In addition to being worth 40% of my final grade, this paper will be graded according to University of Copenhagen standards. That is, a faculty member in the school of theology, chosen at random by the department chair, will read and grade my class’s papers. My teacher, René, will also grade the papers. In true Danish fashion, they must meet on a certain day in early January and reach a consensus on each student’s paper grade before a final grade can be submitted. Nerve-wracking to say the least, but an excellent part of my immersion in another country’s education system. In case you’re wondering, I submitted it at 3:45 PM on Tuesday, 12/10, just 15 minutes before the due date.
Keeping up my streak of being a good student, I submitted my final Danish paper (in English, fortunately) at 11:58 P.M. on Wednesday, just before the midnight deadline. This was fun to write, though, because it was a reflection on the semester and fit perfectly as the last assignment of the semester. It provided a lot of closure for these four months.
The reason this paper was a bit late was because I spent the morning and afternoon doing sightseeing that I had not done earlier in the semester. I visited Rosenborg (Christian IV’s summer home that is now a museum), the Royal Treasury, Frederiksberg castle, the grave sites of Søren Kierkegaard and Hans Christian Andersen, and had a “snegl” (snail) pastry (think cinnamon bun but 10x better) at St. Peter’s, the oldest bakery in Copenhagen. I also had a roast duck confit sandwich at the glass market near Nørreport station…see my pictures for the deliciousness.
On Thursday, 12/12, I was finally a free man. I took the S-train one hour north of Copenhagen to see Frederiksborg Castle in the suburban town of Hillerød. Although I didn’t have time to go inside, the grounds and surrounding lake are amazing to see. The sun even made an appearance for the first time in a few days.
The highlight of this day, however, was my first and only sighting of Queen Margrethe II herself outside the Church of Our Lady near DIS! On my way to return textbooks for the semester, I noticed dozens of official-looking cars outside the church. A few steps later, I saw the Queen’s Rolls Royce parked next to the church and got really excited. Seeing the Queen was something I imagined might happen this semester but wasn’t something I seriously pursued. This was just a “right place, right time” moment for me. After about 20 minutes, the Queen’s drivers pulled the car in front of the church, and the Queen came right out into the open for all to see. Several state guests accompanied her (they appeared to be wearing Swedish flag pins), and they paused for press pictures before driving off in the Rolls Royce. This was something I’ll never forget. Only a week later did I find out it was a ceremony for the appointment of several new ministers in the Danish government, one of whom is a DIS teacher!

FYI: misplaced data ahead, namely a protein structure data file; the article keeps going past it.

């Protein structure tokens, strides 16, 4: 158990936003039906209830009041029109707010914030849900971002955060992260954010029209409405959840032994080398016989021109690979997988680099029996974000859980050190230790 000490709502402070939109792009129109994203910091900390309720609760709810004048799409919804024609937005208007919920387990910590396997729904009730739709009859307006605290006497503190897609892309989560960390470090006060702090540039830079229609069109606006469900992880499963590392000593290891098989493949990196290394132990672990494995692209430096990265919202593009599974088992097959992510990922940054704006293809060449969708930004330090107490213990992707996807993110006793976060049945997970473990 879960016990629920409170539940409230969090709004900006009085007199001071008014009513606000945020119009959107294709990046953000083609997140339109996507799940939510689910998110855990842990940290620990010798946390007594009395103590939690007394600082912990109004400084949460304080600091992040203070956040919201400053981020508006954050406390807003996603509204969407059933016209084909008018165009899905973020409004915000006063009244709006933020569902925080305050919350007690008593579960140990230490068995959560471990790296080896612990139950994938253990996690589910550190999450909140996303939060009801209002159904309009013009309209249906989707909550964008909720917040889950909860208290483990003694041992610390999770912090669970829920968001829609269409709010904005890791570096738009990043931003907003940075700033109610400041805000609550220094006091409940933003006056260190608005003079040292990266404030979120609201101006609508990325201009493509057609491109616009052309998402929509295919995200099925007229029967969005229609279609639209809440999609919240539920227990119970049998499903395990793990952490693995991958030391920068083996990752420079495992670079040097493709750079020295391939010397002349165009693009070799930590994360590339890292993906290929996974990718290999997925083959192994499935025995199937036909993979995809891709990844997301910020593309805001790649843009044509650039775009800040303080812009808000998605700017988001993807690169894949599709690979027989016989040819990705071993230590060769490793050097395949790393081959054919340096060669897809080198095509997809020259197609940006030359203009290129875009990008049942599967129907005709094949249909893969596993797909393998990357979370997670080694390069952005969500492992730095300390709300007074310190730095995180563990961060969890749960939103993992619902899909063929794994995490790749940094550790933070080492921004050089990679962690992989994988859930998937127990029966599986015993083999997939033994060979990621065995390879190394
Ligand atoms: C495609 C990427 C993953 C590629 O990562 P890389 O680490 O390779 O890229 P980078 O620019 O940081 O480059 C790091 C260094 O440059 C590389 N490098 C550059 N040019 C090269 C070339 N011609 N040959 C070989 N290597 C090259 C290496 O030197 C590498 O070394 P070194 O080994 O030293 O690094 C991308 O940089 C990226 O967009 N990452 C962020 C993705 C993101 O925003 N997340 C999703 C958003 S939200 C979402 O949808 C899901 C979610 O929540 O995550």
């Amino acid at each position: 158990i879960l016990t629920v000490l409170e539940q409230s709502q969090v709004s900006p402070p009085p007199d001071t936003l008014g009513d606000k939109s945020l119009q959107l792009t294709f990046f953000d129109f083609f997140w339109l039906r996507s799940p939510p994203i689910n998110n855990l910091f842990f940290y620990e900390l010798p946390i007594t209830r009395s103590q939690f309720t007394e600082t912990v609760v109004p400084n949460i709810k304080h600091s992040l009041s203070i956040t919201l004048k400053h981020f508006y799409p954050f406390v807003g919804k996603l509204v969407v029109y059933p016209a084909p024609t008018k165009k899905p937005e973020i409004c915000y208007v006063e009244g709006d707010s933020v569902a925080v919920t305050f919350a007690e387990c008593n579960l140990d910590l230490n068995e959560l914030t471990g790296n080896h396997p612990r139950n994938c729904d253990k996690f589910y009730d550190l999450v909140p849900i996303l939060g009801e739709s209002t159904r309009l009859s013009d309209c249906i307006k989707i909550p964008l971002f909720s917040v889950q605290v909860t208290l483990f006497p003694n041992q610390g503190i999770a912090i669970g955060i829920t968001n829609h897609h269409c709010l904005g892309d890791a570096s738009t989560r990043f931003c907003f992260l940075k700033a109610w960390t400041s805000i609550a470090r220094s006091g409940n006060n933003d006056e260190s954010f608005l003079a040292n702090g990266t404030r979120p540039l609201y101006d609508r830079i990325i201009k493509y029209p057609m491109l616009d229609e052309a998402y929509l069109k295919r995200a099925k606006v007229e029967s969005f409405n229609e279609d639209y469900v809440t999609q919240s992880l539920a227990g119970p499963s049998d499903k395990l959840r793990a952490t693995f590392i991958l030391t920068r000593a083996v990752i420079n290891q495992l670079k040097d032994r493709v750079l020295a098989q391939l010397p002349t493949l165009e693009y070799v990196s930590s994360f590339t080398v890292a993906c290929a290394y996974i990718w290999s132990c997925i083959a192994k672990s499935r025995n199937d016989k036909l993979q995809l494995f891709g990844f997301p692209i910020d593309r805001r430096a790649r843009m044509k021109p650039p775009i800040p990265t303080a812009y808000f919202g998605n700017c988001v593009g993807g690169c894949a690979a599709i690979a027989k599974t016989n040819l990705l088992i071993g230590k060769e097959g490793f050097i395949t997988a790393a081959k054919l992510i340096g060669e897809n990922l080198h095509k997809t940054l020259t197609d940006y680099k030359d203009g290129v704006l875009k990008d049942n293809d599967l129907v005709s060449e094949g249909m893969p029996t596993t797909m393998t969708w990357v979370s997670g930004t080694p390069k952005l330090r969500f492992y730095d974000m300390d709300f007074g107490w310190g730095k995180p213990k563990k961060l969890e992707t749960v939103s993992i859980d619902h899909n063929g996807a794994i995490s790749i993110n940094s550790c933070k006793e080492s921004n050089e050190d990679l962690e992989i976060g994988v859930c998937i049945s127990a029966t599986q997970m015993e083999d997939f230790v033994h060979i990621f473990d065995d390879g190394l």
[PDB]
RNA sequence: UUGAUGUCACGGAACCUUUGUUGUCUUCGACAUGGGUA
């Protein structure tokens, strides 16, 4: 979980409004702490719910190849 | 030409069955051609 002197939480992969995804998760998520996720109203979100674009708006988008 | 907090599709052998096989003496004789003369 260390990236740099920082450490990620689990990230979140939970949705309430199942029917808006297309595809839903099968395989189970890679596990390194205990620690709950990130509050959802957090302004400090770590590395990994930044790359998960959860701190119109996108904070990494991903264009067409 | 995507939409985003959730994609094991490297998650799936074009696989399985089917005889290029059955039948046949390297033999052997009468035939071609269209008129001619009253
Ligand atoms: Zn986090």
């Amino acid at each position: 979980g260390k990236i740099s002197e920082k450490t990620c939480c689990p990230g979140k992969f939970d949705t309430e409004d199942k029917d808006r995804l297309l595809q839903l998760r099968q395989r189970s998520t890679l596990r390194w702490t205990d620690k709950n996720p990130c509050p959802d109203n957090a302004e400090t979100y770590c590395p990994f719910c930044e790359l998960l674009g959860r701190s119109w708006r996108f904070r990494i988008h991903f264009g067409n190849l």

To top off this excellent day, I got to see The Hobbit: The Desolation of Smaug (aka Hobitten: Dragen Smaugs Ødemark in Danish). It was played in English with Danish subtitles, which was fine with me considering the movie was released a day earlier than in the USA.
On Friday the 13th, I dropped off my faithful bike rental at the shop and then cleaned my room from top to bottom in preparation for my room check the following day. It was surreal to be packing up all of my things because it felt like I had just arrived in Copenhagen not long ago. The next day, I handed over my keys at 10:30 A.M. My visiting family picked me up at 11:00 A.M. and allowed me to stay in their home for one night before my parents arrived the next day (i.e., to avoid moving out of my apartment and then moving into a hotel in one sitting). They treated me to frikadeller, or Danish meatballs, for dinner, and then we watched a movie. (Interestingly, we rented this movie from Blockbuster, which still exists in Scandinavia for some reason. Go figure.)
Despite the East Coast snow storm that threatened to cancel my parents’ flight to Copenhagen, it was only delayed 90 minutes, and they arrived safely at 1:30 P.M. on Sunday, 12/15. Next time, I’ll tell you all about our adventures in Copenhagen!